Wednesday, 1 July 2009

The public and inequality: some responses

Just off to see John Denham speak at a seminar to discuss the new Fabian research on public attitudes to inequality, published by the Joseph Rowntree Foundation last week.

The Guardian reports Denham's own view of how the research shows why public arguments for egalitarianism need to shift to reflect the robust public sense of fairness. He will be leading a discussion with academics, experts and campaigners on what the research means.

There has been some interesting media discussion of the research.

The Guardian editorial means and ends' felt the research explains some enduring paradoxes in public opinion - wanting less inequality without more redistribution - and was particularly interested in how the research captured the impact of the financial crisis: "The recent past, however, suddenly seems a different country ... as soon as the storm clouds broke over the City, public rationalisation of why the rich get paid what they do gave way to public rage".

Jenni Russell in the Sunday Times was among those who thought the research was much more fascinating than any of the Michael Jackson obituaries because "it showed that almost all activists’ and politicians’ assumptions – including mine – about how people feel about inequality are wrong". The egalitarian vision is best pursued as one of quality of life for all, she suggests'.

I wrote a commentary on Comment is Free about some of the main themes, which brought out a lengthy readers' discussion capturing the core arguments made by the different 'clusters' identified in the research and, perhaps, the way they tend to talk past each other, because they proceed from rather different worldviews and assumptions about what the problem of 'fairness' and 'unfairness' is.

There have been several highly engaged and often fruitful discussions on Liberal Conspiracy about aspects of the research, with several pieces being posted by those who have also blogged on their own sites about it.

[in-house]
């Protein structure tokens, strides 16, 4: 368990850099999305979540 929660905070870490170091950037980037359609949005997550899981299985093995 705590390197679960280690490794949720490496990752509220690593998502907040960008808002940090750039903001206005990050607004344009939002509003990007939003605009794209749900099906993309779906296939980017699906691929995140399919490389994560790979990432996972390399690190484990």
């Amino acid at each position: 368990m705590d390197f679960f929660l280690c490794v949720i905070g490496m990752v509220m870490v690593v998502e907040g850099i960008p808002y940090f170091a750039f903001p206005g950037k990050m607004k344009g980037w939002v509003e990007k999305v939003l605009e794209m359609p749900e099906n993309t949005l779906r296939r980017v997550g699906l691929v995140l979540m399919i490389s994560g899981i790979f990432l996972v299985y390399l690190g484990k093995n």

Don Paskino thinks it shows why universal benefits should be protected from means-testing in a spending squeeze, which generated several responses about how to link the interests of the 'bottom' with the 'middle'. (Don's own blog is here)

David Osler (who blogs at Dave's Part wrote that the research shows that core left-wing intuitions are not widely shared, though there is instrumental support for progressive taxation "crudely ... the price society pays to keep burglary and mugging down to acceptable levels".further discussion on LC. Could egalitarians persuade the public, or should they adapt arguments to fit public norms?

A further LC piece by Dan of The Samovar suggested that prioritising fairness over equality would prove an effective egalitarian strategy.

And the radical US journal Cyrano's Journal Online addressed the research in an inequality special issue. (Scroll to the third item). Noting that "sometimes researchers just get lucky" by having the right study in place at the right time:

Last July, Bamfield and Horton began their field research. Three months later, in mid-September, the global economy collapsed. Bamfield and Horton suddenly had a “before” and an “after,” a totally serendipitous opportunity to study whether the worst economic calamity of modern times has altered public attitudes toward inequality — and those who benefit from it.
The two have seized, to the fullest, that opportunity. And what they’ve found should excite those of us who worry about inequality on both sides of the Atlantic.